The PRA's June 2023 Consultation Paper (CP10/23) and accompanying draft Supervisory Statement set out proposals and expectations for non-systemic UK banks and buildings societies to prepare for, and be able to execute, an orderly 'solvent exit' from PRA-regulated activities. 

Against the backdrop of recent bank failures, it's unsurprising that there is significant regulatory focus on ensuring the controlled exits of failing firms and maintaining market confidence. The PRA committed in its 2022/23 business plan to doing more to increase confidence that firms could exit the market with minimal disruption without having to rely on the backstop of an insolvency or resolution process. It has now proposed requirements for smaller banks and building societies to prepare solvent exit analysis and detailed solvent exit execution plans as part of business as usual (BAU) activities, `regardless of how unlikely or distant a prospect solvent exit may seem’1. The requirements would take effect from Q3 2025.

The PRA believes that embedding solvent exit analysis and planning in BAU activities will:

  • Help mitigate the risk of firms being unprepared for a solvent exit or unaware of the costs and time involved ― thereby increasing the likelihood of a successful, more efficient and less costly exit;
  • Reduce the risk of contagion and disruption to the wider markets;
  • Reduce the likelihood of costs of exit being passed on to industry through the Financial Services Compensation Scheme (FSCS); and 
  • Support a more dynamic, competitive market. 

The PRA's solvent exit proposals are a vital corollary of its competition objective ― barriers to entry can only be reduced for non-systemic banks and building societies barriers to exit are also reduced.

Overview of the consultation

The proposals in CP10/23 would formalise solvent exit policy within the PRA policy framework, to sit alongside recovery and resolution as a possible route for non-systemic firms facing stress ― as shown in figure 1 of the consultation. 

1. The PRA's key proposals are that:

  • Firms should prepare for a solvent exit as part of their BAU activities:
  • Preparations to be documented in a solvent exit analysis which may form part of the existing recovery plan.
  • The solvent exit analysis must be provided to the PRA upon request.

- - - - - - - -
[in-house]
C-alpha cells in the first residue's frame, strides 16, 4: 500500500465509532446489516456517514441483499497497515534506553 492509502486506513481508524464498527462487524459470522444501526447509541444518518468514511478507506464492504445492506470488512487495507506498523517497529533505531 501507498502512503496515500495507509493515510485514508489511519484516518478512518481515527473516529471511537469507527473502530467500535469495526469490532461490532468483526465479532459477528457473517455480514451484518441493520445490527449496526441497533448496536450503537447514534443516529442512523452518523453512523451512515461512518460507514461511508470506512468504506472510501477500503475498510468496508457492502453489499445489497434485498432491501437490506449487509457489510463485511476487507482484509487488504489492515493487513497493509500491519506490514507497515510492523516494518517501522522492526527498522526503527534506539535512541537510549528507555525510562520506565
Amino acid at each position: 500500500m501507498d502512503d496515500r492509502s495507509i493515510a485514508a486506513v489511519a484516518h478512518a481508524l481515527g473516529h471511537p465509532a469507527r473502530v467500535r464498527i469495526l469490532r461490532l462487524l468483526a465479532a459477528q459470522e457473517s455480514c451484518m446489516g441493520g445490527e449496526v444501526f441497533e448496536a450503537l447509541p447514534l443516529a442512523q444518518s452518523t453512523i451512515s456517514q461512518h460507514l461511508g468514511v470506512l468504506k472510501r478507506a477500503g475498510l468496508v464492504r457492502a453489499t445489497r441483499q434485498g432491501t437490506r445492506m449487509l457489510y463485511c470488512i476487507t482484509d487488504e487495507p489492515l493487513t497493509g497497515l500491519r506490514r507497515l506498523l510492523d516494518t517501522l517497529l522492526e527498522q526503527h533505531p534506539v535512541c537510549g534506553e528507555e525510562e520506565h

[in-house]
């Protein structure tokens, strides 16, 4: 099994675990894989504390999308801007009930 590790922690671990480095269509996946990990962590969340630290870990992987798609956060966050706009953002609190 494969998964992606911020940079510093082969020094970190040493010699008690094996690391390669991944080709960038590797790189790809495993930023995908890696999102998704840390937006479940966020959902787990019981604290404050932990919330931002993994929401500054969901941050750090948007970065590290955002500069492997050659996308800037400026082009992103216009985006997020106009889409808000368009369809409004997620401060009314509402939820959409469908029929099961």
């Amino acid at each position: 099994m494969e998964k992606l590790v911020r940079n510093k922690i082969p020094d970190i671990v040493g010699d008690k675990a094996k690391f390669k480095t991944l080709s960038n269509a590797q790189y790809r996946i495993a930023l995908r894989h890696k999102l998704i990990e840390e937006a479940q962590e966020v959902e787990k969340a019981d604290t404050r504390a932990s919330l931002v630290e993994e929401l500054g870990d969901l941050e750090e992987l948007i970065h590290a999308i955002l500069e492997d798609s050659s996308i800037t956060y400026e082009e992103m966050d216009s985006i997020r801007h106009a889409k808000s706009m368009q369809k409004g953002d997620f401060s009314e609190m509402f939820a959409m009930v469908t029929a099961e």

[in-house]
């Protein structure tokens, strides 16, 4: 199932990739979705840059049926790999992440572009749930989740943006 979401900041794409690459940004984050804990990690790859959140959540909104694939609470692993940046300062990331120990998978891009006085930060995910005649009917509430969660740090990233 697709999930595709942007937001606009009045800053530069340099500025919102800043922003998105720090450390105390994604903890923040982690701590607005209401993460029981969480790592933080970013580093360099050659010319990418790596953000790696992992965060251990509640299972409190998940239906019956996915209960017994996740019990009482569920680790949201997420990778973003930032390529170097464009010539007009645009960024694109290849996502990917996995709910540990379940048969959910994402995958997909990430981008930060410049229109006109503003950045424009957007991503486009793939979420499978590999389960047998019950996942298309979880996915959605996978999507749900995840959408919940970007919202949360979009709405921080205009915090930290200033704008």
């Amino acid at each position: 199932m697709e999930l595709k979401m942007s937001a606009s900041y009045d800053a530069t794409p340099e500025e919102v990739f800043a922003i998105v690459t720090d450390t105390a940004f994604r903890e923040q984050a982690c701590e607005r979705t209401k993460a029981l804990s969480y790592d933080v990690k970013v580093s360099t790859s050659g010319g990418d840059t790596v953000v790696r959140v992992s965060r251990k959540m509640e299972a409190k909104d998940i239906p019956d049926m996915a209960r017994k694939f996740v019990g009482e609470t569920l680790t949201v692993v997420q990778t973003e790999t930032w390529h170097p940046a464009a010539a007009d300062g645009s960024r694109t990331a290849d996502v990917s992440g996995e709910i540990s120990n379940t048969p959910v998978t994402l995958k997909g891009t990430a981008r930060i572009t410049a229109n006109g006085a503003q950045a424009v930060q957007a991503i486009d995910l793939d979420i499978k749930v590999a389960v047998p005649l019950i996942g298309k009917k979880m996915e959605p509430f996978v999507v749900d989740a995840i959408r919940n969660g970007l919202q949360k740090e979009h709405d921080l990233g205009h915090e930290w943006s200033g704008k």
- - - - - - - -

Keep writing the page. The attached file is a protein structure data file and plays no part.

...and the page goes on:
• At a minimum, it should include solvent exit actions, solvent exit indicators, potential barriers and risks, resources and costs, communication, governance and decision making and assurance.
  • The level of detail in the analysis should be proportionate to the nature, scale, and complexity of the firm.
  • The analysis should take account of plausible circumstances that could lead to solvent exit. Firms may draw upon and adapt scenarios developed under the PRA's recovery planning expectations.

2. Once solvent exit has become a reasonable prospect, firms should prepare a detailed solvent exit execution plan and monitor and manage a solvent exit: 

  • The solvent exit analysis, prepared during BAU, should be used as the starting point for a firm's solvent exit execution plan.
  • The execution plan should be prepared within a reasonable amount of time and include:
    • Actions and timelines (from the point of initiation to the removal of the firm's Part 4A PRA permission).
    • Identification and mitigation of barriers and risks.
    • A communication plan for stakeholders.
    • A detailed action plan for execution.
    • An assessment of financial and non-financial resources needed to complete the execution and how the firm will monitor and maintain access to these resources.
    • Governance arrangements.
    • Organisation structure, operating model and internal processes.
  • A firm's board of directors, or other appropriate governance committees should provide sufficient challenge on the execution plan, and review and approve it.